Citing several issues such as port shipment, getting customs clearance and costly logistics, the trade leaders called for settling the problems immediately.
Syed Nasim Manzur, managing director of Apex Group, said it is necessary to review why many businesses do not want to leave Dhaka despite its poor performance in business climate.
"Outside Dhaka, there are tax holidays. But other facilities, such as schools and hospitals, are not as standard as in the capital. If you want to shift industries outside Dhaka, you have to increase not only tax benefits, but develop the whole ecosystem too," he noted.
Naoki Ito, Japanese ambassador to Bangladesh, hoped the improvement in business climate would attract more foreign investment in Bangladesh.
He said Japanese investments would consider Bangladesh as the first choice in "China Plus One" business strategy if the improvement persists.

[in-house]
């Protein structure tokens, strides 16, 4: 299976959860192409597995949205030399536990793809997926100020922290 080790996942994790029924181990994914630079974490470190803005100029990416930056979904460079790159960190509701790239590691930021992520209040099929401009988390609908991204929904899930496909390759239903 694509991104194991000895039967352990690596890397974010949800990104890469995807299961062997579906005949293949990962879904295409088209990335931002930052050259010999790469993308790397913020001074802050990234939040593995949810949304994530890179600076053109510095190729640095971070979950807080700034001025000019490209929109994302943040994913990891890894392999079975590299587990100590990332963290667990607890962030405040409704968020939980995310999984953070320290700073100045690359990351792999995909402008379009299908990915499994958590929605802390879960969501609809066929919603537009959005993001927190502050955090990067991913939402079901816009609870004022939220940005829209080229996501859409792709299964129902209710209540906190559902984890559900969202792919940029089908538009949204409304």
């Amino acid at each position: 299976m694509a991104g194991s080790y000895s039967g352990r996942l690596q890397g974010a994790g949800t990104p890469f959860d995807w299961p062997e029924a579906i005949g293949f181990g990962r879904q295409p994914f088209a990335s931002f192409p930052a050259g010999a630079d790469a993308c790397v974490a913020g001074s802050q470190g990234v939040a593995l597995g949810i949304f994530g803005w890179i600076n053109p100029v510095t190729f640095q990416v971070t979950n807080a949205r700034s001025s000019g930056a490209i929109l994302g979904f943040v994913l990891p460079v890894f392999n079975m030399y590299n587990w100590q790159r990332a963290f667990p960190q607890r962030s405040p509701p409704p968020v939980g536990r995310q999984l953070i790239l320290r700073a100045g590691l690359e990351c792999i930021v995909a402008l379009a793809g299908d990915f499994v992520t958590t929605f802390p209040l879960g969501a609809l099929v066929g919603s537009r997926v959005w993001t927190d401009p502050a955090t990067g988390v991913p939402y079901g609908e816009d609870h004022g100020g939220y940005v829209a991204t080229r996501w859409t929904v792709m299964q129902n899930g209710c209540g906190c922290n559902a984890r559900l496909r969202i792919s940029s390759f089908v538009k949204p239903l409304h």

Highlighting some of the challenges foreign investors face, he, however, said the country's infrastructure is one of the major obstacles.
"Hopefully, this will change in the next five years," said the ambassador, calling for addressing issues in customs clearance, facilitating trade-related financing and allowing foreign investors the same benefits as local investors enjoy.
He said although the government provides a 4% cash incentive for garment exports, foreign investors do not get the benefit. This needs to be considered.